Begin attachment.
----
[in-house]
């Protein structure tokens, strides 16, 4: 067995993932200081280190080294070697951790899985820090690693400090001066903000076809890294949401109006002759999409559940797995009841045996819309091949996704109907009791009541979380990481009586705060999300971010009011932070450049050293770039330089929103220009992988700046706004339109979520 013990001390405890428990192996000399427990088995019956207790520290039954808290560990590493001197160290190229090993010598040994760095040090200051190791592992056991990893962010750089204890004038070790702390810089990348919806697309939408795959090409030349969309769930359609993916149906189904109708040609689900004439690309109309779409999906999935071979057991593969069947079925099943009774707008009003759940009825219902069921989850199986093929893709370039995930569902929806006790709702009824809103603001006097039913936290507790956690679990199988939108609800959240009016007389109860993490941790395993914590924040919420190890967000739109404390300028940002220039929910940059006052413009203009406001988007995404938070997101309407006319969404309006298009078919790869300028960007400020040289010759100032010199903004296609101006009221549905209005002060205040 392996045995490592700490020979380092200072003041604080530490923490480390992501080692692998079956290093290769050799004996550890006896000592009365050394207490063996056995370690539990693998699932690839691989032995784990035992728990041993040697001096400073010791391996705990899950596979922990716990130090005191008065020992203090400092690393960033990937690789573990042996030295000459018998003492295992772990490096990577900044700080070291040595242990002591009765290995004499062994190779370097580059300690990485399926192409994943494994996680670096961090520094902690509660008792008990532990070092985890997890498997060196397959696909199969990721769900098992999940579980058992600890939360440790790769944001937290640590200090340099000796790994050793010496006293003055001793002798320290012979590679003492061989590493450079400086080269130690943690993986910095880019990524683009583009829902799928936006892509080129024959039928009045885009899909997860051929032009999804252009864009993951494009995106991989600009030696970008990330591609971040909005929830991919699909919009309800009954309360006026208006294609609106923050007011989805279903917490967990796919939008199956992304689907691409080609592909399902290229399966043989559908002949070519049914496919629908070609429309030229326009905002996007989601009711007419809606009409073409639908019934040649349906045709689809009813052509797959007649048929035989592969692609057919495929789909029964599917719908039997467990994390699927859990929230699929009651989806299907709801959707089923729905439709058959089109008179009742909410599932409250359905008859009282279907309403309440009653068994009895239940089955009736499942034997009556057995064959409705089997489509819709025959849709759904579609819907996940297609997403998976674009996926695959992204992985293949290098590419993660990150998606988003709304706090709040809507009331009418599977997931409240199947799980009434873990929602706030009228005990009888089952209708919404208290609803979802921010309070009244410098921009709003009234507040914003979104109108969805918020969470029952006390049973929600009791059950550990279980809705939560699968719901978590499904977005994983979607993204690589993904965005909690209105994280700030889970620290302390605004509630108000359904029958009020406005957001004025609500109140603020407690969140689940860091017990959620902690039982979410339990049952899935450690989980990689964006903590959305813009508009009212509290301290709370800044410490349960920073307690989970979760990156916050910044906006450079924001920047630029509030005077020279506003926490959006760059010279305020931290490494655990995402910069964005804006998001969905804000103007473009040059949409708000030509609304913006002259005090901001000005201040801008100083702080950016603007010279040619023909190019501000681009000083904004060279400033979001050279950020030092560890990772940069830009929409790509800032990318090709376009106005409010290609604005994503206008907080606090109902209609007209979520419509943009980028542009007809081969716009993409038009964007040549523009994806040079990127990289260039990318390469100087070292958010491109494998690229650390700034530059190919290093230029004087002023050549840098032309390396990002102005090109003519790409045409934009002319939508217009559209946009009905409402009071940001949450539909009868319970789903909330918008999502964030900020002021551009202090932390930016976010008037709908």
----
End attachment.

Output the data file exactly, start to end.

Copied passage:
[in-house]
């Protein structure tokens, strides 16, 4: 067995993932200081280190080294070697951790899985820090690693400090001066903000076809890294949401109006002759999409559940797995009841045996819309091949996704109907009791009541979380990481009586705060999300971010009011932070450049050293770039330089929103220009992988700046706004339109979520 013990001390405890428990192996000399427990088995019956207790520290039954808290560990590493001197160290190229090993010598040994760095040090200051190791592992056991990893962010750089204890004038070790702390810089990348919806697309939408795959090409030349969309769930359609993916149906189904109708040609689900004439690309109309779409999906999935071979057991593969069947079925099943009774707008009003759940009825219902069921989850199986093929893709370039995930569902929806006790709702009824809103603001006097039913936290507790956690679990199988939108609800959240009016007389109860993490941790395993914590924040919420190890967000739109404390300028940002220039929910940059006052413009203009406001988007995404938070997101309407006319969404309006298009078919790869300028960007400020040289010759100032010199903004296609101006009221549905209005002060205040 392996045995490592700490020979380092200072003041604080530490923490480390992501080692692998079956290093290769050799004996550890006896000592009365050394207490063996056995370690539990693998699932690839691989032995784990035992728990041993040697001096400073010791391996705990899950596979922990716990130090005191008065020992203090400092690393960033990937690789573990042996030295000459018998003492295992772990490096990577900044700080070291040595242990002591009765290995004499062994190779370097580059300690990485399926192409994943494994996680670096961090520094902690509660008792008990532990070092985890997890498997060196397959696909199969990721769900098992999940579980058992600890939360440790790769944001937290640590200090340099000796790994050793010496006293003055001793002798320290012979590679003492061989590493450079400086080269130690943690993986910095880019990524683009583009829902799928936006892509080129024959039928009045885009899909997860051929032009999804252009864009993951494009995106991989600009030696970008990330591609971040909005929830991919699909919009309800009954309360006026208006294609609106923050007011989805279903917490967990796919939008199956992304689907691409080609592909399902290229399966043989559908002949070519049914496919629908070609429309030229326009905002996007989601009711007419809606009409073409639908019934040649349906045709689809009813052509797959007649048929035989592969692609057919495929789909029964599917719908039997467990994390699927859990929230699929009651989806299907709801959707089923729905439709058959089109008179009742909410599932409250359905008859009282279907309403309440009653068994009895239940089955009736499942034997009556057995064959409705089997489509819709025959849709759904579609819907996940297609997403998976674009996926695959992204992985293949290098590419993660990150998606988003709304706090709040809507009331009418599977997931409240199947799980009434873990929602706030009228005990009888089952209708919404208290609803979802921010309070009244410098921009709003009234507040914003979104109108969805918020969470029952006390049973929600009791059950550990279980809705939560699968719901978590499904977005994983979607993204690589993904965005909690209105994280700030889970620290302390605004509630108000359904029958009020406005957001004025609500109140603020407690969140689940860091017990959620902690039982979410339990049952899935450690989980990689964006903590959305813009508009009212509290301290709370800044410490349960920073307690989970979760990156916050910044906006450079924001920047630029509030005077020279506003926490959006760059010279305020931290490494655990995402910069964005804006998001969905804000103007473009040059949409708000030509609304913006002259005090901001000005201040801008100083702080950016603007010279040619023909190019501000681009000083904004060279400033979001050279950020030092560890990772940069830009929409790509800032990318090709376009106005409010290609604005994503206008907080606090109902209609007209979520419509943009980028542009007809081969716009993409038009964007040549523009994806040079990127990289260039990318390469100087070292958010491109494998690229650390700034530059190919290093230029004087002023050549840098032309390396990002102005090109003519790409045409934009002319939508217009559209946009009905409402009071940001949450539909009868319970789903909330918008999502964030900020002021551009202090932390930016976010008037709908």